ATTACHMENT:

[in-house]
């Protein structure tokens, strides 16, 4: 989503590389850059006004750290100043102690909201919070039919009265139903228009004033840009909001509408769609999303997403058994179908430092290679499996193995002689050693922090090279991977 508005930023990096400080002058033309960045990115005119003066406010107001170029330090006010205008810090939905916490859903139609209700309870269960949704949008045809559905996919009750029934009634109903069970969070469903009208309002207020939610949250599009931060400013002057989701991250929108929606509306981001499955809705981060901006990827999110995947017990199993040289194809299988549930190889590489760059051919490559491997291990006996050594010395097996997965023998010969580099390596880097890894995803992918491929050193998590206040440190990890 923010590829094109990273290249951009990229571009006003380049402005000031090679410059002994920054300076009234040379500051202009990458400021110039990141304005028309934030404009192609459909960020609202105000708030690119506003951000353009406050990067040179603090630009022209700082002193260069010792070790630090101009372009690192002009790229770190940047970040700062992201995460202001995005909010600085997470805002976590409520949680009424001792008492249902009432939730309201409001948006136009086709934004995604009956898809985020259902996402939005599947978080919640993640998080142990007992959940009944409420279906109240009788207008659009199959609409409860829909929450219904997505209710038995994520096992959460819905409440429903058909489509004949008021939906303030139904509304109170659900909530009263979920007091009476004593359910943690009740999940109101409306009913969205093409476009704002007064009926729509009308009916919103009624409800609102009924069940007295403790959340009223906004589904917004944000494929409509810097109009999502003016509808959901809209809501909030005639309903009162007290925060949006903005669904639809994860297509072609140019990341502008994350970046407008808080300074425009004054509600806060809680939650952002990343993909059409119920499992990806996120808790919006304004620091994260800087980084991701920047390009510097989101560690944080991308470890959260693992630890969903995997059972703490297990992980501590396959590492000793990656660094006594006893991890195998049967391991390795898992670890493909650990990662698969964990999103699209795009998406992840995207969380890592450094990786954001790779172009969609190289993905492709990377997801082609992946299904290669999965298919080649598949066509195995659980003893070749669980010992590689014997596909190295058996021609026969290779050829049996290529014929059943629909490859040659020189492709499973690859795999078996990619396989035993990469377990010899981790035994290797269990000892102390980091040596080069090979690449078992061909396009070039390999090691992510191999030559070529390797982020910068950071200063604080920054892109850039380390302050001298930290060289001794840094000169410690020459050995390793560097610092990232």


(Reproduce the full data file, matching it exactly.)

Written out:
[in-house]
């Protein structure tokens, strides 16, 4: 989503590389850059006004750290100043102690909201919070039919009265139903228009004033840009909001509408769609999303997403058994179908430092290679499996193995002689050693922090090279991977 508005930023990096400080002058033309960045990115005119003066406010107001170029330090006010205008810090939905916490859903139609209700309870269960949704949008045809559905996919009750029934009634109903069970969070469903009208309002207020939610949250599009931060400013002057989701991250929108929606509306981001499955809705981060901006990827999110995947017990199993040289194809299988549930190889590489760059051919490559491997291990006996050594010395097996997965023998010969580099390596880097890894995803992918491929050193998590206040440190990890 923010590829094109990273290249951009990229571009006003380049402005000031090679410059002994920054300076009234040379500051202009990458400021110039990141304005028309934030404009192609459909960020609202105000708030690119506003951000353009406050990067040179603090630009022209700082002193260069010792070790630090101009372009690192002009790229770190940047970040700062992201995460202001995005909010600085997470805002976590409520949680009424001792008492249902009432939730309201409001948006136009086709934004995604009956898809985020259902996402939005599947978080919640993640998080142990007992959940009944409420279906109240009788207008659009199959609409409860829909929450219904997505209710038995994520096992959460819905409440429903058909489509004949008021939906303030139904509304109170659900909530009263979920007091009476004593359910943690009740999940109101409306009913969205093409476009704002007064009926729509009308009916919103009624409800609102009924069940007295403790959340009223906004589904917004944000494929409509810097109009999502003016509808959901809209809501909030005639309903009162007290925060949006903005669904639809994860297509072609140019990341502008994350970046407008808080300074425009004054509600806060809680939650952002990343993909059409119920499992990806996120808790919006304004620091994260800087980084991701920047390009510097989101560690944080991308470890959260693992630890969903995997059972703490297990992980501590396959590492000793990656660094006594006893991890195998049967391991390795898992670890493909650990990662698969964990999103699209795009998406992840995207969380890592450094990786954001790779172009969609190289993905492709990377997801082609992946299904290669999965298919080649598949066509195995659980003893070749669980010992590689014997596909190295058996021609026969290779050829049996290529014929059943629909490859040659020189492709499973690859795999078996990619396989035993990469377990010899981790035994290797269990000892102390980091040596080069090979690449078992061909396009070039390999090691992510191999030559070529390797982020910068950071200063604080920054892109850039380390302050001298930290060289001794840094000169410690020459050995390793560097610092990232």